Enrollment: 18 students, by application and based upon satisfaction of pre-requisite.
Prerequisite: Completion of at least one semester in an HLS clinic or HLS student practice organization.
Application Process: Applications should be submitted by Wednesday, October 25, to Maggie Bay (firstname.lastname@example.org). Applicants will be notified by Monday, October 30. All applicants should enroll in another course through winter elective registration until enrollment for this course is finalized.
Interested students must submit: a resume (detailing their relevant legal practice experience), a short explanation of their interest in justice in the United States, how the course fits into their goals for law school and beyond, and what they hope to gain from the course.
Exam Type: No Exam
This seminar will allow students who have participated in an HLS clinic or SPO to draw on their collective experiences to explore questions about lawyering for justice in the United States in 2018. The course will take a deep dive into the why and how of systemic change and the role of lawyers in supporting it. Students will have conversations with each other and with faculty from a wide variety of HLS clinical programs, engaging in deep, guided reflection on their own past or ongoing clinical work. Students and faculty together will explore contemporary problems through a structural lens and will practice creative problem-solving geared toward identifying and evaluating potential structural solutions. Students will be exposed to a variety of models and theories of systemic change, different lawyering styles/roles, and multiple lawyer strategies across a spectrum of substantive legal areas, allowing us to see new connections and consider new approaches. Students will also further develop the skill and habit of professional self-reflection.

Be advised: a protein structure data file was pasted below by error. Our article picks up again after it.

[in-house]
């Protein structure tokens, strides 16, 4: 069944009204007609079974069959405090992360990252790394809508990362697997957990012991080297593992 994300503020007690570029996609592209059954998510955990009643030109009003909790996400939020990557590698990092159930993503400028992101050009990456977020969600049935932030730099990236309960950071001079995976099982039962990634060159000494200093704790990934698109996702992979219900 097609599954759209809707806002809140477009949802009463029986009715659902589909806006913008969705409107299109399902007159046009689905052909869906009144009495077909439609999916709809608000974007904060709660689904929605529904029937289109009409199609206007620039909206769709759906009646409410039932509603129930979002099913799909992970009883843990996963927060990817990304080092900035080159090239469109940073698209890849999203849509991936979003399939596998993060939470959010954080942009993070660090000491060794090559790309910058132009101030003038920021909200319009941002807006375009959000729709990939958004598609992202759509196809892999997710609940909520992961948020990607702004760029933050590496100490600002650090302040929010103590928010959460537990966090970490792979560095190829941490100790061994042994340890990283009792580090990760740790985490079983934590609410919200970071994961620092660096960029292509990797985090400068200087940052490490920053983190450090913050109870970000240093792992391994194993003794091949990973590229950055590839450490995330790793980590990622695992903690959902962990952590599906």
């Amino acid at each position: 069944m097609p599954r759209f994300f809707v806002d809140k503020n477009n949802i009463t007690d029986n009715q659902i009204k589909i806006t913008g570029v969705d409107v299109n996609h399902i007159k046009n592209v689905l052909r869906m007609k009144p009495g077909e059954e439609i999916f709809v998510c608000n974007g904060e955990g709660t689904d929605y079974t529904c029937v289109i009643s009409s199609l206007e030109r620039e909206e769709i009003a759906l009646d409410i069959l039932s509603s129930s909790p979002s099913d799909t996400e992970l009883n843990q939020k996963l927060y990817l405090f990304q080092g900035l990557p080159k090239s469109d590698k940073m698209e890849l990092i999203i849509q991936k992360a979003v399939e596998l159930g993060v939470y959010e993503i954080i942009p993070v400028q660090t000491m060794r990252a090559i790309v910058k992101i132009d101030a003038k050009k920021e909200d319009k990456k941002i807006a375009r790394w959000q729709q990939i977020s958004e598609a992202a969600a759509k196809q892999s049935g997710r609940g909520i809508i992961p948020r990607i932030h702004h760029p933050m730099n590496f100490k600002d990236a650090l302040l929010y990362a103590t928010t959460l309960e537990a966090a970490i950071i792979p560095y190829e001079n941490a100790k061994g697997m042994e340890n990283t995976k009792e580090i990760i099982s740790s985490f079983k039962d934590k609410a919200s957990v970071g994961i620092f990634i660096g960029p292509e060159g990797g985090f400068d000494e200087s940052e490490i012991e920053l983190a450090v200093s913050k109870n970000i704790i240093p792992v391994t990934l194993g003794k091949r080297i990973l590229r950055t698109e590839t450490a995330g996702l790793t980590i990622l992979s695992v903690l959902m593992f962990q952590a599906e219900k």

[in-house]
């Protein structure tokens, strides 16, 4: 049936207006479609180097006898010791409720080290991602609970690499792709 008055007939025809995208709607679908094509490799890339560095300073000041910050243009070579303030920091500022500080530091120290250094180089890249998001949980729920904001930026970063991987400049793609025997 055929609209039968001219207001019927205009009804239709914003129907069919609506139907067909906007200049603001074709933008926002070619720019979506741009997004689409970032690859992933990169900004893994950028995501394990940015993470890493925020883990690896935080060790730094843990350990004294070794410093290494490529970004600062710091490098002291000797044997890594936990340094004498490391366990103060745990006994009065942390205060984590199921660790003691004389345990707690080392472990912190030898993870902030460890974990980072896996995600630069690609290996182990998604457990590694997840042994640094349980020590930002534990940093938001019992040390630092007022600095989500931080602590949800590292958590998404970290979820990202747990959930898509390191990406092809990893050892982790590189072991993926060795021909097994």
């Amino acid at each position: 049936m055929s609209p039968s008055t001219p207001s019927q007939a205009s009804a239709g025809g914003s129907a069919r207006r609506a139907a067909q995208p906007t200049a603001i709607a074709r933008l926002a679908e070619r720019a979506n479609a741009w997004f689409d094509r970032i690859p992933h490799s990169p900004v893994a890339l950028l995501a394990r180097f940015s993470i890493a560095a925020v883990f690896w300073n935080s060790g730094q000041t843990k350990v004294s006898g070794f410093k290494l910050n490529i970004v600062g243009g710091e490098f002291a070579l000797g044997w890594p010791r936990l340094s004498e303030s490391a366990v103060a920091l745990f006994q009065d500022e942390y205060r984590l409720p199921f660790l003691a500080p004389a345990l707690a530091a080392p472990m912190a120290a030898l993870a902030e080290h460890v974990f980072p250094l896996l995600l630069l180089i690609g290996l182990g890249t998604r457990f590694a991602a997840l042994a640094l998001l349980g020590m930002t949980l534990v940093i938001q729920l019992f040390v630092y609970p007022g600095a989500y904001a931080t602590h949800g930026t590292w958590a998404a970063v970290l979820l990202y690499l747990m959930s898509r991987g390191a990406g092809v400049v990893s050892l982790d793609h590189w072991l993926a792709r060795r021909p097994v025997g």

Class time will be spent in a variety of ways: guest lectures from clinical faculty and/or practicing lawyers, workshops, small group and project work, panels of practitioners with substantive or methodological overlap or disagreement, presentations with commentary by students and other faculty, and/or visits from or off-campus meetings with people outside HLS (e.g., community organizers, government officials, public interest lawyers). Grades will be based on participation and a final project, which will consist of a reflection on the student’s past clinical experience and a systemic analysis of a current public policy problem, a prior system change movement, or a justice or advocacy organization of the student’s choosing. Students may choose to work with others on their final projects.
The teaching team will include a number of HLS clinicians and educators, including Sabi Ardalan, Chris Bavitz, Shaun Goho, Eloise Lawrence, Cara Solomon, Phil Torrey, Dehlia Umunna, and possibly others.